Atlanta Braves: THE Solution for Fixing the 2019 Pitching Staff

Foltynewicz is having a dominant season for the Braves. Photo by Mitchell Layton/Getty Images.
Foltynewicz is having a dominant season for the Braves. Photo by Mitchell Layton/Getty Images. /
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Atlanta Braves, Touki Toussaint
(Photo by Michael Reaves/Getty Images) /

Leaky Pen

So far in 2019, the Atlanta Braves bullpen as a group has completed 59 2/3 innings as compared to the starters’ 81 1/3 innings pitched.  In 21 1/3 fewer innings pitched, the pen has given up just 2 fewer earned runs, walked just 3 fewer batters, and has given up 2 more home runs than their starting counterparts.  Overall, the bullpen ERA is currently 5.43.

In trying to protect late-inning leads, the reserves have already blown 3 saves while converting just 2.  While these numbers are mind-numbingly bad, they are actually helped by Touki Toussaint’s emergency relief appearance on Saturday where he took over for Newcomb in the 2nd inning and pitched 6 scoreless innings.  Toussaint will start for the club later this week.

Coming into the season, the Braves’ pitching staff was expected to be one giant puzzle that required a bit of sorting and arranging of the pieces to find the appropriate combination for a successful season.

With Foltynewicz, Gausman, and Teheran serving as the experienced nucleus of the starting staff, the Braves also expected to feature a young group of starters potentially including Newcomb, Wright, Toussaint, Wilson, Max Fried, Mike Soroka, Luiz Gohara, and Kolby Allard.  Each of these guys has already started multiple games at the Major League level.  And if you want to get crazy, they also have Patrick Weigel and Huascar Ynoa waiting in the wings and rounding out the 40-man roster.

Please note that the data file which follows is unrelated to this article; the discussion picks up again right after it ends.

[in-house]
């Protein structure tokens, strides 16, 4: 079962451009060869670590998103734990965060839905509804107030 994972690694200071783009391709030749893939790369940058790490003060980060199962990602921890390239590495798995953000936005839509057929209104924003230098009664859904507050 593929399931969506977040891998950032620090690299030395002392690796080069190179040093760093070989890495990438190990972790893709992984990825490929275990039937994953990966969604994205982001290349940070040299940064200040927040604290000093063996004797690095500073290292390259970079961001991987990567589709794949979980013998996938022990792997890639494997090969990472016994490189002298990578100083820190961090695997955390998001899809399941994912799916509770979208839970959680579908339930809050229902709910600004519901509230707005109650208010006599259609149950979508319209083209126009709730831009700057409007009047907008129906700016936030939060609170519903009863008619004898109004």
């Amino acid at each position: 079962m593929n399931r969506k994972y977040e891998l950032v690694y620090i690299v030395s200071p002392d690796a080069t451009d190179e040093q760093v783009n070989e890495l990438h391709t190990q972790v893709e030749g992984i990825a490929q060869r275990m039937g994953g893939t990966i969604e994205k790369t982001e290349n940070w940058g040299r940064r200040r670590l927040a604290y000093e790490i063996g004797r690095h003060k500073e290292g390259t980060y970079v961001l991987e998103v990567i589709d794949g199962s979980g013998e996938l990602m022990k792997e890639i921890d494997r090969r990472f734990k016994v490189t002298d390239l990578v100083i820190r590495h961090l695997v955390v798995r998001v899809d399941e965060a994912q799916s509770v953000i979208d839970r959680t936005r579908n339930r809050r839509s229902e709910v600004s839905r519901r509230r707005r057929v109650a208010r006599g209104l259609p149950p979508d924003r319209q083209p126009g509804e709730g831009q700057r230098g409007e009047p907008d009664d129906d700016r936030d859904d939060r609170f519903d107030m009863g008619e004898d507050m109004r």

With the embarrassment of riches that the Braves possess in starting pitchers comes a few issues.  The first is obvious.  They have 11-13 pitchers and only 5-6 spots on the Major League roster.

The second is in regards to inning limits.  Gone are the days of 200 inning pitchers filling the starting rotations at the MLB level.  Teams are careful with young pitchers’ workloads and ideally would like to see their IPs gradually increase over the course of several seasons.

Julio Teheran has consistently gone 180+ IP for the duration of his career, but even veterans like Gausman and Foltynewicz have only had three seasons of 180+ IP between the two of them.

Finally, the Braves have had a hard time finding guys who can pitch efficiently enough to routinely go 6+ innings per start.

As deep as the starting pitching is for Atlanta, the bullpen is equally void of answers.  To conquer a stacked NL East in 2019, the Atlanta Braves must find a way to overcome this disadvantage, and I can see only two real options to fix this mess of a bullpen:

  1. trade minor league assets in a series of deals to fortify the pen, or
  2. get creative.

Option #1 is both undesirable and extremely difficult to accomplish.  First, it is too early in the season to find trade partners willing to give up productive bullpen arms. Secondly, the club would be foolhardy to jettison prized prospects to fill holes in the bullpen unless they are used to acquire a top-flight closer with multiple years left on his contract.

That brings us to option #2.  It’s time for the Braves to get creative and my proposal would, in theory, solve each and every one of the problems outlined in the previous paragraphs.  In fact, I would even be willing to offer my services to the Braves as a consultant for a fraction of the price that it would cost to bring in someone who actually knows what he’s doing.